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Why Ethnicity Matters With Laser, IPL and Photorejuvenation Treatments

June 26, 2020

As new research comes to light and litigations are constantly on the rise, we believe it is important to regularly review our consultation and consent forms to ensure they are constantly updated to reflect research and scientific updates. Your consultation and consent process is your most powerful tool in providing you with the ultimate protection from treatment misadventures. 

While we are all familiar with the Fitzpatrick Classification Scale for skin types, new research is suggesting we need to extend the review process to include a more thorough investigation of a person’s ethnic background and not just their presented skin colour. 

On a regular basis, we are approached by-law firms to provide expert advice on litigation cases relating to clients who have experienced severe burns from laser or IPL treatments and determine whether the incidents were a result of operator errors or device malfunctions.

As part of this process, we are required to conduct a thorough investigation, starting with the consultation and consent forms and then examine the practitioner’s record-keeping information throughout the treatment process.  If we were to summarise the most common areas that appear to contribute to burns, they would have to be the following:

  • The client is of ethnic background, but often their apparent presented Fitzpatrick classification did not provide the full picture.  The setting was established on the perceived colour.
  • The consultation process did not require a thorough investigation of the client’s ethnic background to capture this information.
  • The client was not patch-tested on all areas they were treated e.g. hair reduction treatment was performed on the lower legs, while the patch test was conducted on the back of the neck where the hair was covering the skin, resulting in a different colour-tone to the area being treated.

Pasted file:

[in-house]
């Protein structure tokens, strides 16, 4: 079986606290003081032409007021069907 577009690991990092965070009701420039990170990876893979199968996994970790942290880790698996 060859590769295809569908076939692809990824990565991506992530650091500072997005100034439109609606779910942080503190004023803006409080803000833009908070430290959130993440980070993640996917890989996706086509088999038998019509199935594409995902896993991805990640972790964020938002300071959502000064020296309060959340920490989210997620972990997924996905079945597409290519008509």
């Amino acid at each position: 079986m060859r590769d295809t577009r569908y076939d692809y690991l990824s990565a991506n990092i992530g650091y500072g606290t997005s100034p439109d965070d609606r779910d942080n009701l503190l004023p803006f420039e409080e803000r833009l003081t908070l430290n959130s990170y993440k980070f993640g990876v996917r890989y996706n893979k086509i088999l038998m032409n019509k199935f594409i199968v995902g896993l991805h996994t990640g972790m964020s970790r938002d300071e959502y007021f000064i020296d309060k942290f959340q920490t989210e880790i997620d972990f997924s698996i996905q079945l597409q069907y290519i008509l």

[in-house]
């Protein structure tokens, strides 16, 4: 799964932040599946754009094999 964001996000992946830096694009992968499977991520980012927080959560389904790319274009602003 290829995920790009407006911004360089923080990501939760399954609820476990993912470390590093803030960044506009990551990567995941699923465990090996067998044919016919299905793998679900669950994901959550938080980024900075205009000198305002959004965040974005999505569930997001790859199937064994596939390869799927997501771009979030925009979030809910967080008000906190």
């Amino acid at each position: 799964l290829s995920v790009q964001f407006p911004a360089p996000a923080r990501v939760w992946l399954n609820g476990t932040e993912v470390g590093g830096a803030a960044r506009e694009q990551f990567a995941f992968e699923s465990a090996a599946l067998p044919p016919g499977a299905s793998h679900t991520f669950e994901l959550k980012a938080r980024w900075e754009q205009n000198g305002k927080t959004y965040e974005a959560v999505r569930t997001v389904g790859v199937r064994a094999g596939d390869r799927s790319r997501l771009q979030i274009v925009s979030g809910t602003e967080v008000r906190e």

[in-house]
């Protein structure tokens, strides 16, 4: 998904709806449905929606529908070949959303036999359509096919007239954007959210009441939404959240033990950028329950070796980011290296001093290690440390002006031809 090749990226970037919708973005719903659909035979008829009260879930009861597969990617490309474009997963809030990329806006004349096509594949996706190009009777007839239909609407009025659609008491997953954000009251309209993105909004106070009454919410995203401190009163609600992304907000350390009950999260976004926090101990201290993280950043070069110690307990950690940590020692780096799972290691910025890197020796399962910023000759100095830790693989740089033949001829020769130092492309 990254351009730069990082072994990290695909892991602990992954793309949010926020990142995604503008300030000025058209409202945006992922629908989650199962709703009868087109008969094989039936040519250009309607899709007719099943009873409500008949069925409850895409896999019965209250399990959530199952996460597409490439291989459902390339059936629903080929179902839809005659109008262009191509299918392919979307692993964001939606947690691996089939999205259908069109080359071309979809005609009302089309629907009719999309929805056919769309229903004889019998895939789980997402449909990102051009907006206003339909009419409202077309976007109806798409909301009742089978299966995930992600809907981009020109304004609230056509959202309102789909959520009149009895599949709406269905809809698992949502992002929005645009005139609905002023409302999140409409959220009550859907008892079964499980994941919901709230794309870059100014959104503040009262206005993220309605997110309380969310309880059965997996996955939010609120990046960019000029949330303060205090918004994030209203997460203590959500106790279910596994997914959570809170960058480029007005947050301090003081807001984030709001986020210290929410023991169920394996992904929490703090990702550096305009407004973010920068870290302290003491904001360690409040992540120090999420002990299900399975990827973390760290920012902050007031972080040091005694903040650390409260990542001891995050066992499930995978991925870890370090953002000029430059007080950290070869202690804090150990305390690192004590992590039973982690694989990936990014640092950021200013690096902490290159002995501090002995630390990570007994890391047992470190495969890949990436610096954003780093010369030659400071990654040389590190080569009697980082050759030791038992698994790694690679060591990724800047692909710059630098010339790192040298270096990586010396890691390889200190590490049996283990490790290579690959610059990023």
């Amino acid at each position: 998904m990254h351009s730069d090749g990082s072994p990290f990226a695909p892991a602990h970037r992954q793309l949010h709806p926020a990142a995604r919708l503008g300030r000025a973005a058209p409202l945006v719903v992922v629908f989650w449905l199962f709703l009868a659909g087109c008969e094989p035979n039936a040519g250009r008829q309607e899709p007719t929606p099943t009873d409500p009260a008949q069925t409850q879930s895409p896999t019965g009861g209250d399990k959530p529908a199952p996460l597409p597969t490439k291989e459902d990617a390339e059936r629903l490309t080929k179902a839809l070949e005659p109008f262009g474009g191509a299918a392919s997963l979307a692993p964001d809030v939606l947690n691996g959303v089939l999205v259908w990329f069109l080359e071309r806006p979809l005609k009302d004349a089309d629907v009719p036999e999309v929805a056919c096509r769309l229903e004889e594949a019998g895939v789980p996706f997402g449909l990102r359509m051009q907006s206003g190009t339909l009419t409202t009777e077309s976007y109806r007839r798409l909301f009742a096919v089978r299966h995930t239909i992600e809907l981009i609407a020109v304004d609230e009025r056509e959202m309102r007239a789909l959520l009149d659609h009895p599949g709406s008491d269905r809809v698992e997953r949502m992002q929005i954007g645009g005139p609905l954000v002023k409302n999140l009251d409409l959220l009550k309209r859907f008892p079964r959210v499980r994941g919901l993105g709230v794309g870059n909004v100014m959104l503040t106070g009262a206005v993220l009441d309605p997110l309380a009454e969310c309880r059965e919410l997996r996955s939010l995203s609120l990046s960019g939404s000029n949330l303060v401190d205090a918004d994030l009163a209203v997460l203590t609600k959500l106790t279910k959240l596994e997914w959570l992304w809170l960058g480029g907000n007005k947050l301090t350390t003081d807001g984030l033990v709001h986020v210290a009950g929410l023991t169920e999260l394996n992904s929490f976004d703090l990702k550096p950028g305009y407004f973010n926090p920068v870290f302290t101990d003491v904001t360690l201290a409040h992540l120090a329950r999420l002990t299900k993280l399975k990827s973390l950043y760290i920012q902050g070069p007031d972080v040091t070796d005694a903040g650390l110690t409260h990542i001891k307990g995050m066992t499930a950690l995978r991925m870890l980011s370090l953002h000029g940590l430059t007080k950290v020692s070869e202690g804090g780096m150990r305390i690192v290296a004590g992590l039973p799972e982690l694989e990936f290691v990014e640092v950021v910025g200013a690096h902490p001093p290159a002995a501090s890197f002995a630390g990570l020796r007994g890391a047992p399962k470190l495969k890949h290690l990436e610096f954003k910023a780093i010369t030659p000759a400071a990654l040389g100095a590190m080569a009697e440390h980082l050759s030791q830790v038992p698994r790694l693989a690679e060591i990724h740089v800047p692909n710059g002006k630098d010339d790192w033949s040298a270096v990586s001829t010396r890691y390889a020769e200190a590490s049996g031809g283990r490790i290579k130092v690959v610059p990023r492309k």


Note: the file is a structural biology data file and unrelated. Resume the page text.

We live in a multi-cultural society where inter-racial marriages are becoming more and more common.  However, often an offspring may appear Caucasian, but have a person of colour in their heritage.  This is often common with New Zealanders, but they are also not uncommon with Australians who may also have aboriginal in their bloodline. Americans, on the other hand, may have an American-Indian ancestor. In fact, we are sure you would agree that some of the most attractive women and men often come from a mixed-racial background. 

However, if our consultation process does not investigate this we may never find out.  The result could be that while our settings reflect the presented skin colour, they will not be taking into consideration the client’s ethnic background that would allow us to take the appropriate precautions when determining the settings.

Please make sure your consultation and consent forms are up-to-date.  If you are not sure you can contact us, we have a range of regulatory and best-practice documents including consultation and consent forms. Find out more about our resources.

It is also advisable to establish Fitzpatrick Classification Charts in your treatment room as a friendly reminder to you and your staff.  Below is a brief, but a concise outline.  Please feel free to copy it and display it where appropriate.

The Fitzpatrick Classification Scale for Skin Types

IPale white skin | red or blond hair | blue eyes | frecklesAlways burns, never tans
IIWhite or fair skin | red or blond hair | blue, hazel, or green eyesUsually burns, tans with difficulty
IIICream white or fair skin | any eye or hair colourGradually tans, sometimes has a mild burn
IVLight brown skinTans with ease, rarely burns
VDark brown skinTans very easily, very rarely burns
VIDeeply pigmented dark brownTans very easily, never burns

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